You have been asked to help with the development and review of local CR services. As part of the programme the patients should receive a range of baseline measurements to help inform their goals and subsequently to assess them for change post-rehabilitation.
Which one of the following is not a baseline measurement recommended by the Department of Health?
Although NICE guidelines for secondary prevention following myocardial infarction and chronic heart failure recommend the assessment of left cardiac function using echocardiography, this is not an assessment against which to assess change post-CR. These measures include:
You are working on a general cardiology ward, looking after a 55-year-old man who presented with an NSTEMI. The patient lectures on physiology at the local university and asks you about targets he should aim to achieve given his recent diagnosis.
Which one of the following would not be appropriate?
Following an ACS, patients should be counselled to set realistic individualized goals. However, recommended targets include:
The NSF CHD has set the goal that 1 year after discharge, at least 50% of people should be non-smokers, exercise regularly, and have a BMI <30 kg/m2
You are looking after a 75-year-old man who has been newly diagnosed with chronic heart failure.
As part of a referral to the CR services, which one of the following should not be considered?
The core components of CR are the same for patients with chronic heart failure as for patients following an ACS. These include lifestyle measures (e.g. smoking, diet, and exercise/ functional capacity), risk factor management (BP, lipid and blood sugar control), cardioprotective drugs and devices, and psychosocial wellbeing. These core components are underpinned by education and long-term management strategies. In patients with chronic heart failure, it is also particularly important to assess fluid status and manage this appropriately with diuretics.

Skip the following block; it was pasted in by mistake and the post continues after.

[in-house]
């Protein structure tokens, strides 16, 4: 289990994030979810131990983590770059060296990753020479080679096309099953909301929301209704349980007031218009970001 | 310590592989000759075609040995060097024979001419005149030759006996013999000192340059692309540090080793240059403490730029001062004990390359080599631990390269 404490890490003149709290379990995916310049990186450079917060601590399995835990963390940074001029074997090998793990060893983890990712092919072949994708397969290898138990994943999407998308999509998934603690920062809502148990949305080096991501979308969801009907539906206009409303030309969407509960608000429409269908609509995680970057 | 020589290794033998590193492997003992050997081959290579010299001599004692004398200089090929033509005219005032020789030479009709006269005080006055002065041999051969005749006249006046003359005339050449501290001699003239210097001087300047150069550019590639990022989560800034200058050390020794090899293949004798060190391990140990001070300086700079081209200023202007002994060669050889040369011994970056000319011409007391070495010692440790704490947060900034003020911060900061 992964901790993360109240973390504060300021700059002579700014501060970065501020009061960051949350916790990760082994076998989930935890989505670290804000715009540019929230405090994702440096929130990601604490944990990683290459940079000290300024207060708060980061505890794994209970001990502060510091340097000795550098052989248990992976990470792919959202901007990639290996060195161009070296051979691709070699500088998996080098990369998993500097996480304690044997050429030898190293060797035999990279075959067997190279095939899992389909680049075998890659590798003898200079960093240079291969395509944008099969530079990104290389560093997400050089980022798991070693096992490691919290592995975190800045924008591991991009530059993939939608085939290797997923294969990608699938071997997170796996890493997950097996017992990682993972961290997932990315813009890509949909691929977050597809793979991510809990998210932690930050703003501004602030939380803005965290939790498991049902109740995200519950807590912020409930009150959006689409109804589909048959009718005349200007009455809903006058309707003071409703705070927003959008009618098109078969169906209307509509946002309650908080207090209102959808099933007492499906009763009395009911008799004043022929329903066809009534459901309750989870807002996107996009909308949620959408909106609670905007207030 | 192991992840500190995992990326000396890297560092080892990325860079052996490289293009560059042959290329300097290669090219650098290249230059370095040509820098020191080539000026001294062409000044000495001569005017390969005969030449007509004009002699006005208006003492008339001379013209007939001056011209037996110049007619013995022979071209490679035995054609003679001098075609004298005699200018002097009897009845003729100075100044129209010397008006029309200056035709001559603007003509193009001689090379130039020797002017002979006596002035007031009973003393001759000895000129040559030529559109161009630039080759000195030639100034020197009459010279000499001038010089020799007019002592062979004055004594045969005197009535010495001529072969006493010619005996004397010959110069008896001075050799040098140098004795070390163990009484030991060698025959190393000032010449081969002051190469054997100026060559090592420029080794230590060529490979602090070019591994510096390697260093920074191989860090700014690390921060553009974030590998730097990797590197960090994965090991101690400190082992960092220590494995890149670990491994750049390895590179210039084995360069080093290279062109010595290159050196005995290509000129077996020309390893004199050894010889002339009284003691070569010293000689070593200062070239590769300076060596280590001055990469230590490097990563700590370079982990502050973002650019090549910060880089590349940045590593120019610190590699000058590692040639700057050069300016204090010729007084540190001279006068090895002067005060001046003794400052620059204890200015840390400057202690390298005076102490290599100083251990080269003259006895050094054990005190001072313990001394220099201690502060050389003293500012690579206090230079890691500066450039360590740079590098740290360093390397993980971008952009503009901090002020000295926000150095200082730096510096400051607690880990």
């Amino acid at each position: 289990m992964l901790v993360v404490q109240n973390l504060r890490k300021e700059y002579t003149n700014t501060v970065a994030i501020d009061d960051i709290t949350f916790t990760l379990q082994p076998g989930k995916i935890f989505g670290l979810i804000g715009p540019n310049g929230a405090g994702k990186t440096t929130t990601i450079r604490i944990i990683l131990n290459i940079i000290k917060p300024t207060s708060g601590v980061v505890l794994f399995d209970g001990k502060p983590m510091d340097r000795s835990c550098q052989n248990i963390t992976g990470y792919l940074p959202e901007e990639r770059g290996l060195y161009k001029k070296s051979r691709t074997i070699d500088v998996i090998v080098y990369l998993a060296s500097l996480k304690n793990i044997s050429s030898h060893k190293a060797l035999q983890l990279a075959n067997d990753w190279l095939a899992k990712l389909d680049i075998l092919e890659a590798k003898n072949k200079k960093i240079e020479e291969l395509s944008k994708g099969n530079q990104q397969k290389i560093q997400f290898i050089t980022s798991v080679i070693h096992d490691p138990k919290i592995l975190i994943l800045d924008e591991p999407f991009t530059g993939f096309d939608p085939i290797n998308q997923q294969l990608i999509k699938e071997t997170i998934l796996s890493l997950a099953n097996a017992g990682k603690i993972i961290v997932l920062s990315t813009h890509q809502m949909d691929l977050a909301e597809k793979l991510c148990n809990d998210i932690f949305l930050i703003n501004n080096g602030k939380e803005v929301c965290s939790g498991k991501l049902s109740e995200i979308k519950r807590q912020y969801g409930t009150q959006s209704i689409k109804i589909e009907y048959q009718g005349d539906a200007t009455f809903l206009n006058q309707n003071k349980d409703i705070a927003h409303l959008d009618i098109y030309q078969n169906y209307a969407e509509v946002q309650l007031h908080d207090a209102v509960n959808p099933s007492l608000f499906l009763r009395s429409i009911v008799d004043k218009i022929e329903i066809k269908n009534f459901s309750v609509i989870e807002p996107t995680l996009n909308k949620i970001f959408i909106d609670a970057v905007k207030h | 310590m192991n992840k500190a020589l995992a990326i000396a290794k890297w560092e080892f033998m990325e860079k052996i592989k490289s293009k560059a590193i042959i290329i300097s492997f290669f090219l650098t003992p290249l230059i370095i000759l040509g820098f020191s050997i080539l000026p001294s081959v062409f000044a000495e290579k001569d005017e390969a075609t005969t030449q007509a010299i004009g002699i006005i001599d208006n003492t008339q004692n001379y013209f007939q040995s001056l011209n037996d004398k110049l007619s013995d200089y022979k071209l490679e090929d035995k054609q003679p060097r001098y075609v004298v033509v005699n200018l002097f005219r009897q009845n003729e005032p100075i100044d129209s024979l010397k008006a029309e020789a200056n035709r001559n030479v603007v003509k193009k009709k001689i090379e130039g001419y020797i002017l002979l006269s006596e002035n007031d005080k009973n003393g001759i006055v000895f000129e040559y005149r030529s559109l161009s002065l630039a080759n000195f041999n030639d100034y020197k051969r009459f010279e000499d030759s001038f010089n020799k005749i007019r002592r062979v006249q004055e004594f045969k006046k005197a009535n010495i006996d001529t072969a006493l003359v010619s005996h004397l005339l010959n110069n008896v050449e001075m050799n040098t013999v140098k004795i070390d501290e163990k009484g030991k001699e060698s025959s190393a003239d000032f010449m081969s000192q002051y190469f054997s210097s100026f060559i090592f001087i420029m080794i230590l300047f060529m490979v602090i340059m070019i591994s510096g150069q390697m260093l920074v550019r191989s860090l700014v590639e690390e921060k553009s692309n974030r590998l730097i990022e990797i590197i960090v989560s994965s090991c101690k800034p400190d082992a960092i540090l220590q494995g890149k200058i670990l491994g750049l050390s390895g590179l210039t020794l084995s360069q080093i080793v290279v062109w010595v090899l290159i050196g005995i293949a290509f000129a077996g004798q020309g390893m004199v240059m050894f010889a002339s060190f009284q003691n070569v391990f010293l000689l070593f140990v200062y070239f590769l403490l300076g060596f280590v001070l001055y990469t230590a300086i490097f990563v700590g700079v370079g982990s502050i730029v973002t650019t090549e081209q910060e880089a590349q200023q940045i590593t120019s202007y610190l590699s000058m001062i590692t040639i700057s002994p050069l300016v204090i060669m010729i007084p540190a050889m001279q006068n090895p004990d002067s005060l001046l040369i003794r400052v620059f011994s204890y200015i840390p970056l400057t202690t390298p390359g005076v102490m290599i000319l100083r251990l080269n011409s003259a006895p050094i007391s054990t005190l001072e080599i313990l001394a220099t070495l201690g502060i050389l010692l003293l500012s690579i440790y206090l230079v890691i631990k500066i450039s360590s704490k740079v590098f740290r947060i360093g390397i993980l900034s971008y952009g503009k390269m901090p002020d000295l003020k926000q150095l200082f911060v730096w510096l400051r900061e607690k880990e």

You are working on a cardiology ward in a district general hospital and have been asked to teach the medical students about cardiac rehabilitation. A particularly keen student asks about the physiological mechanisms for the cardiac benefits of exercise.
Which one of the following statements is incorrect?
There is increased expression of NO synthase.
Exercise training has several neurohormonal effects. Changes in the autonomic nervous system reduce the resting sympathicoadrenergic tone, and modifications within the renin–angiotensin– aldosterone system result in reduced plasma renin activity. On a microvascular level there is improved endothelium-dependent vasodilation, with increased expression and activity of endothelial NO synthase, as well as increased angiogenesis and collateralization. In patients with heart failure, as well as the benefits of exercise training listed in the question, studies have shown a reduction in circulating levels of angiotensin II, aldosterone, and atrial natriuretic peptide. These patients also benefit from better respiratory function and improved skeletal muscle metabolism and function.
You are working on a cardiology ward in a district general hospital and have been asked to teach the medical students about cardiac rehabilitation. One of the students asks if there is an evidence base to support the role of CR.
Which one of the following is the correct response?
A Cochrane review of exercise training (Jolliffe et al. 2001, updated in 2009) demonstrated that exercise-only cardiac rehabilitation and comprehensive CR reduced all-cause mortality by 27% and 13%, respectively, and cardiac death by 31% and 26%, respectively, for patients with previous MI, revascularization, or angina. There was no effect on non-fatal MI alone and there was no apparent additional benefit from comprehensive CR. The population studied included predominantly younger low-risk male patients. A Cochrane review of studies of exercised-based CR in patients with mild to moderate heart failure (Davies et al. 2010) demonstrated a 28% reduction in heart-failure-related hospital admissions and an improvement in patients’ quality of life, although no significant reduction in all-cause mortality was shown.
Davies EJ, Moxham T, Rees K, et al. Exercise training for systolic heart failure: Cochrane systematic review and meta-analysis. Eur J Heart Failure 2010; 12: 706–15.
Jolliffe J, Rees K, Taylor RRS, Thompson DR, Oldridge N, Ebrahim S. Exercise-based rehabilitation for coronary heart disease. Cochrane Database Syst Rev, 2001; (1): CD001800.
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